Printer Friendly

Researchers show plasmas can focus high-energy electron, positron beams. (Accelerators).

A Lawrence Livermore National Laboratory researcher has shown that plasmas can focus high-density, high-energy (30 GeV) electron and positron beams 1,000 times better than the magnetic quadrupoles used in conventional accelerators.

In the E150 experiment on Stanford Linear Accelerator Center's (SLAG) Final Focus Test beam, a plasma could focus an electron beam to a third of its original diameter in just 2 centimeters.

In addition, the researchers demonstrated plasma focusing of high-energy positron beams for the first time.

Technologies have existed for focusing MeV electron beams, but not for the GeV beams. that will be used in future accelerator experiments.

The SLAG work demonstrates a potentially promising technique for focusing those GeV beams. The plasma's focusing effect was anticipated in earlier theoretical and experimental research, but not demonstrated until now.

Competing Forces Influence Beam

How does a plasma focus particle beams so well? To understand this effect, researchers point out that it is important to realize electrons, or other electrically charged particles, in a beam experience two competing forces: a repulsive "Coulomb" force which tries to make the beam blow apart, and magnetic forces which push the electrons together.

As it passes through a plasma, the high energy beam will redistribute the electrons so that the net Coulomb force is decreased but the magnetic force is not affected. This serves to pinch the beam closer together.

Conventional plasmas seem to focus beams very well; so it appears that no exotic plasmas will need to be prepared, the researchers concluded.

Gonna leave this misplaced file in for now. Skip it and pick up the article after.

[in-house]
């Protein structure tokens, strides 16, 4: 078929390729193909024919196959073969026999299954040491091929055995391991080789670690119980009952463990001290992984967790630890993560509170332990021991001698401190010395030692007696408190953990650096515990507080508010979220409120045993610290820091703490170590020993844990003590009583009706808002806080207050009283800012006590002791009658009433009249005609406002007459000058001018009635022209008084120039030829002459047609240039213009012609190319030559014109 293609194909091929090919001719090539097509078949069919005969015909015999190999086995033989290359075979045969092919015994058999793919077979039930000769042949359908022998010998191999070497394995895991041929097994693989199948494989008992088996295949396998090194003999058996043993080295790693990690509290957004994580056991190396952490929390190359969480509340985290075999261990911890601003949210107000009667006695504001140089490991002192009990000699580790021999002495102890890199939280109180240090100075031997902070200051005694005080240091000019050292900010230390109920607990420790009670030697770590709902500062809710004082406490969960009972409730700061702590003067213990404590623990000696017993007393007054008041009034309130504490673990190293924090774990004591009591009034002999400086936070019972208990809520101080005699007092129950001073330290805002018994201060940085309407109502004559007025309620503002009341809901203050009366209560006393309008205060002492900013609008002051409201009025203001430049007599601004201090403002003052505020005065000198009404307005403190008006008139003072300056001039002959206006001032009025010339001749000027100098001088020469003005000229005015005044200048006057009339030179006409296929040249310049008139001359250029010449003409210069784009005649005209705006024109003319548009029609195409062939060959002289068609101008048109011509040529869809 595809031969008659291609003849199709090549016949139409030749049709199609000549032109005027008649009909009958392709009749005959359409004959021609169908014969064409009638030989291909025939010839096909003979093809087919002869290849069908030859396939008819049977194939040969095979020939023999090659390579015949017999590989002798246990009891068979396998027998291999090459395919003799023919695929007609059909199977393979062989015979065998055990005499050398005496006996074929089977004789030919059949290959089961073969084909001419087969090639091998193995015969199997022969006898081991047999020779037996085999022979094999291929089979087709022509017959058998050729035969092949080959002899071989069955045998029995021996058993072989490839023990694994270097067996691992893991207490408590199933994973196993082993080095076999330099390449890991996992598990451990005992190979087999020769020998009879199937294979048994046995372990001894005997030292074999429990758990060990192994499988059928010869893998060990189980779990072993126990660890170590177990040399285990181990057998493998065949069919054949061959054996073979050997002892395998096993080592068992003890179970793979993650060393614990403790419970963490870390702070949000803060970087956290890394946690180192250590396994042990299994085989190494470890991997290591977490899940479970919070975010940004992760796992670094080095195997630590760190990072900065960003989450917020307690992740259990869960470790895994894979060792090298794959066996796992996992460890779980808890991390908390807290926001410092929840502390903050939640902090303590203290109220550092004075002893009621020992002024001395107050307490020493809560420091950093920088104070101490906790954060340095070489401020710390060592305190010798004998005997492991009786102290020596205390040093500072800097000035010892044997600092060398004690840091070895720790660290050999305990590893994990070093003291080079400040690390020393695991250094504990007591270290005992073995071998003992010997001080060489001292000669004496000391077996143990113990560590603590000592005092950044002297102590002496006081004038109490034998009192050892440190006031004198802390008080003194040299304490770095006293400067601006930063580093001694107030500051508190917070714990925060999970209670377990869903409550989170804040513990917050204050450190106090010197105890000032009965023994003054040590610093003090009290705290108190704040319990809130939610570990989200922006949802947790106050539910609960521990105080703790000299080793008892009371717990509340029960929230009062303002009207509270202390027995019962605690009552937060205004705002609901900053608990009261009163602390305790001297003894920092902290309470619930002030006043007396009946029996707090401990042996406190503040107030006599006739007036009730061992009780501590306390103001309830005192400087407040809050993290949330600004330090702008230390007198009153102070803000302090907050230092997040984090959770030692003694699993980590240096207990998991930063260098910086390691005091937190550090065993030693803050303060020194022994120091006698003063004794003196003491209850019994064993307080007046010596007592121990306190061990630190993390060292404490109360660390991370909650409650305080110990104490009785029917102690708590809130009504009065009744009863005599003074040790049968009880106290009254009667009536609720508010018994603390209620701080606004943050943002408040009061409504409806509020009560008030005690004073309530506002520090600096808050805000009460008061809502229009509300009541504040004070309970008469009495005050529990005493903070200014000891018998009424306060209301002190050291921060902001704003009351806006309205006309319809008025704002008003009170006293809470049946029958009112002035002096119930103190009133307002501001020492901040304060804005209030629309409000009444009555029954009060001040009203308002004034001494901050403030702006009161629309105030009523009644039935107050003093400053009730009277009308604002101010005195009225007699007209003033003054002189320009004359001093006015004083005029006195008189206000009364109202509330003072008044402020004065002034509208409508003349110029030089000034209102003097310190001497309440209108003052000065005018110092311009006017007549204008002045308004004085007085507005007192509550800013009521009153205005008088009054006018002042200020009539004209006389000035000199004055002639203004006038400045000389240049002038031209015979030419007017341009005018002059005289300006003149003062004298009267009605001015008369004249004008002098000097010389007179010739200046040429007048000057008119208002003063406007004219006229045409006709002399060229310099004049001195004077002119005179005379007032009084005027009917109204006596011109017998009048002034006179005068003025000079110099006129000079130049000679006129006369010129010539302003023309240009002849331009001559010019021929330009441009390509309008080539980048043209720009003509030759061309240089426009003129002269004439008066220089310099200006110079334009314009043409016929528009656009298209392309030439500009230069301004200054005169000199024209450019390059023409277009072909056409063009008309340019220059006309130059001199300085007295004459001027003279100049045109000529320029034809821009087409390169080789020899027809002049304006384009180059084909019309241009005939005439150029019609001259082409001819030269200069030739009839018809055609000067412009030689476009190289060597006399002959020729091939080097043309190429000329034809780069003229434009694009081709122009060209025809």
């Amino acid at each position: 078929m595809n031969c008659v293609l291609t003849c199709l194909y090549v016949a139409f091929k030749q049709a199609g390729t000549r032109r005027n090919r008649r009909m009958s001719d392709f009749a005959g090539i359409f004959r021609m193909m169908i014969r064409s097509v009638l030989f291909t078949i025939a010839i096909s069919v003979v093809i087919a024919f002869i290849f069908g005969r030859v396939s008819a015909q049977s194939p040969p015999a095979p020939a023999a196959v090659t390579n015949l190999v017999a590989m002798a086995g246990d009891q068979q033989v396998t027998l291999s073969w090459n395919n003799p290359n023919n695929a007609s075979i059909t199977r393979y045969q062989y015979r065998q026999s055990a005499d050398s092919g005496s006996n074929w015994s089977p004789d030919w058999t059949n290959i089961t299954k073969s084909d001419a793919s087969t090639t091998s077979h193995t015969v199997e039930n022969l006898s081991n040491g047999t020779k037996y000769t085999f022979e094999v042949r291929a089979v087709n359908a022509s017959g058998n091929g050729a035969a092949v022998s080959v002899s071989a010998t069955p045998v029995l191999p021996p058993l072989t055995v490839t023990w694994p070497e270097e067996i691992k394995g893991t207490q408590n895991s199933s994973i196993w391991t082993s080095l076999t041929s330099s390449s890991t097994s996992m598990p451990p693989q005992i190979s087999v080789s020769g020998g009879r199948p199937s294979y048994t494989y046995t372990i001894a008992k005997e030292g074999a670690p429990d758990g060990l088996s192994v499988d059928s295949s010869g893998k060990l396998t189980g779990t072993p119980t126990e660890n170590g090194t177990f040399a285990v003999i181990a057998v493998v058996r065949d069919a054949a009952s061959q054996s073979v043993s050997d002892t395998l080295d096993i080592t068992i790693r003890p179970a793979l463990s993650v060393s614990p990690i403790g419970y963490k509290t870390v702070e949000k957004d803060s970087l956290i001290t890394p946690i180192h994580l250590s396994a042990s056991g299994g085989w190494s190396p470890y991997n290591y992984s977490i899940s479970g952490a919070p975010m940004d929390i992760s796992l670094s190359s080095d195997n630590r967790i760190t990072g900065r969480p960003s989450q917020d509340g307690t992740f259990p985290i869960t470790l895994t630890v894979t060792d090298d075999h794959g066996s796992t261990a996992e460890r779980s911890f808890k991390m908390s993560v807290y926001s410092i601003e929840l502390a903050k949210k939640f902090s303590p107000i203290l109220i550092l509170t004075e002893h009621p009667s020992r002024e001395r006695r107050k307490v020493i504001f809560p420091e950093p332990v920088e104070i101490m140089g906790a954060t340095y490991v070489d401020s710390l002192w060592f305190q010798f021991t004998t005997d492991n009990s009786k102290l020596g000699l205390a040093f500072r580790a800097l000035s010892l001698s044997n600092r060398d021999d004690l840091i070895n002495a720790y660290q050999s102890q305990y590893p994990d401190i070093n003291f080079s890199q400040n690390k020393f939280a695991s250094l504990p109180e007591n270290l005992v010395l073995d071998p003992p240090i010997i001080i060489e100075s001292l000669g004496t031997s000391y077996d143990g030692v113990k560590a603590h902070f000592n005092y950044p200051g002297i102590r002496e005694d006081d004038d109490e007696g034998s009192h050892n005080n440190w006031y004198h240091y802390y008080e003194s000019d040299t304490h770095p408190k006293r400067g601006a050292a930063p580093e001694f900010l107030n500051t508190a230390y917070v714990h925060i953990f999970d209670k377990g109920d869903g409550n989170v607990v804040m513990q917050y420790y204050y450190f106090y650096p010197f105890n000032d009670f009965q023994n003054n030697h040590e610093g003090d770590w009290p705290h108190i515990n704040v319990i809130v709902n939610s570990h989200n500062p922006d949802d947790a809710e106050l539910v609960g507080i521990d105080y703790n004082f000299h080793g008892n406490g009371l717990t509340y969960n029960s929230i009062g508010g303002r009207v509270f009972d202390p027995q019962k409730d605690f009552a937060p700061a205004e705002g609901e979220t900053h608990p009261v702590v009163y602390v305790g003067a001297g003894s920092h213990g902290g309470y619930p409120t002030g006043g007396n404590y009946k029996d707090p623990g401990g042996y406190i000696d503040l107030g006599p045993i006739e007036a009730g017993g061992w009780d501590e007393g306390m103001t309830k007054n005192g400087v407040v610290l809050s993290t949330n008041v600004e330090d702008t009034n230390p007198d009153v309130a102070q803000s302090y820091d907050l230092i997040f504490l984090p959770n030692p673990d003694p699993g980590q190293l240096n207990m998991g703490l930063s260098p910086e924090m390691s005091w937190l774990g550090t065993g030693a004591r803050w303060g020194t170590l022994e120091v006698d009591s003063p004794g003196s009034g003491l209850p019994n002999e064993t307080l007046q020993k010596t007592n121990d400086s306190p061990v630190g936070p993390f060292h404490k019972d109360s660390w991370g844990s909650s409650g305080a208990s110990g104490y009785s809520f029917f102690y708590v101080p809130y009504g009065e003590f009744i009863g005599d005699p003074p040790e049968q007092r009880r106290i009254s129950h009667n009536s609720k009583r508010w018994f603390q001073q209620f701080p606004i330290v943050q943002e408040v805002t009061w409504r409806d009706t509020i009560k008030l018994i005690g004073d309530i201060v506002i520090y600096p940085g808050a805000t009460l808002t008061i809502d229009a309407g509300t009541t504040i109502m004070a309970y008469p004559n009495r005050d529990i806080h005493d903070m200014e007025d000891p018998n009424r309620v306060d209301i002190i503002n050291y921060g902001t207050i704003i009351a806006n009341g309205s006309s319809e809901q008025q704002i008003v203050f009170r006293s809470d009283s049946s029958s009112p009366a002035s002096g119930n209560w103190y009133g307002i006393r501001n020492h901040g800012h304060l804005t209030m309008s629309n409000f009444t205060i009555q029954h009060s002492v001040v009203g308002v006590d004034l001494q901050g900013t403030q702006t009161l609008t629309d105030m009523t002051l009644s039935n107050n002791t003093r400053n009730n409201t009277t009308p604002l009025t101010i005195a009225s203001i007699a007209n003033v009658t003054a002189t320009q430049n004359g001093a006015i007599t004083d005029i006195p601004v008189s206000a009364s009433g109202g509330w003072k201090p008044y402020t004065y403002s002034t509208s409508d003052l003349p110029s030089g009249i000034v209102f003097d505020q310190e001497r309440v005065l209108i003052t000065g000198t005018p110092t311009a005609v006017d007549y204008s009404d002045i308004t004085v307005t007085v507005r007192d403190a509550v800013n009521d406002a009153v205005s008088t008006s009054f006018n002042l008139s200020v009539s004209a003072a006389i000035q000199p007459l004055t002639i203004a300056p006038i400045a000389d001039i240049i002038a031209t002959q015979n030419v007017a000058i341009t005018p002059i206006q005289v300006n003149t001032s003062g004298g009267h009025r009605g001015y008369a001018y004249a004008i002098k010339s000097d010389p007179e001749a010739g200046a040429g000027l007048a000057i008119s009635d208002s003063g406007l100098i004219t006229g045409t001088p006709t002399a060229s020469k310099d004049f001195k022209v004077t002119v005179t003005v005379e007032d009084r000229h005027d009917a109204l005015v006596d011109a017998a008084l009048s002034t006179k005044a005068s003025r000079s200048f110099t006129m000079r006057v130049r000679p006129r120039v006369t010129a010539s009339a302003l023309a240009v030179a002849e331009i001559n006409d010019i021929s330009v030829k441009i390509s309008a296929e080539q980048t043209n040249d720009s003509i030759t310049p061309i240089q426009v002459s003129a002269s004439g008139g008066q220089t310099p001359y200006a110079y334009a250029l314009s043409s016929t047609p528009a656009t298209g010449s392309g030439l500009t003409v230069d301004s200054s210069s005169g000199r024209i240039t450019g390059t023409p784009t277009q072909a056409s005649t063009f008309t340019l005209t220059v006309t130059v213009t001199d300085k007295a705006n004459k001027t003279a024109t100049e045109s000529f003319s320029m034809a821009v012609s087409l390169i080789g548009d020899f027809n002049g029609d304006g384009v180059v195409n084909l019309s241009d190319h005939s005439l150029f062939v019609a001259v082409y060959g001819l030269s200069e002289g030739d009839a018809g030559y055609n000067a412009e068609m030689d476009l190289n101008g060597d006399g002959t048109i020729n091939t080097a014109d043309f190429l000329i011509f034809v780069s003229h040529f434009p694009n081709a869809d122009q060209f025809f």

Contact: Hector Baldis, Lawrence Livermore National Laboratory, (925) 422-0101,; or visit the SLAG Web site:
COPYRIGHT 2000 Fusion Power Associates
No portion of this article can be reproduced without the express written permission from the copyright holder.
Copyright 2000 Gale, Cengage Learning. All rights reserved.

Article Details
Printer friendly Cite/link Email Feedback
Publication:Fusion Power Report
Article Type:Brief Article
Geographic Code:1USA
Date:Nov 1, 2000
Previous Article:UM Optical Center announces strides in tabletop laser accelerators. (Laser Fusion).
Next Article:In memoriam: International fusion pioneer Melvin Gottlieb dies at 83.

Related Articles
Missing collisions: troubles at the SLC.
Penned-in positrons: captured positrons create the first antimatter plasma on earth.
Linear collider makes a Z.
Colliding positrons, polarized electrons.
Particle physics: Stanford wins a B Factory.
Riding a plasma wave toward high energies.
First, fleeting glimpse of antiatoms.
Surfing a laser wave; toward a tabletop particle accelerator.
Fusion Energy with KrF lasers.
UM Optical Center announces strides in tabletop laser accelerators. (Laser Fusion).

Terms of use | Copyright © 2017 Farlex, Inc. | Feedback | For webmasters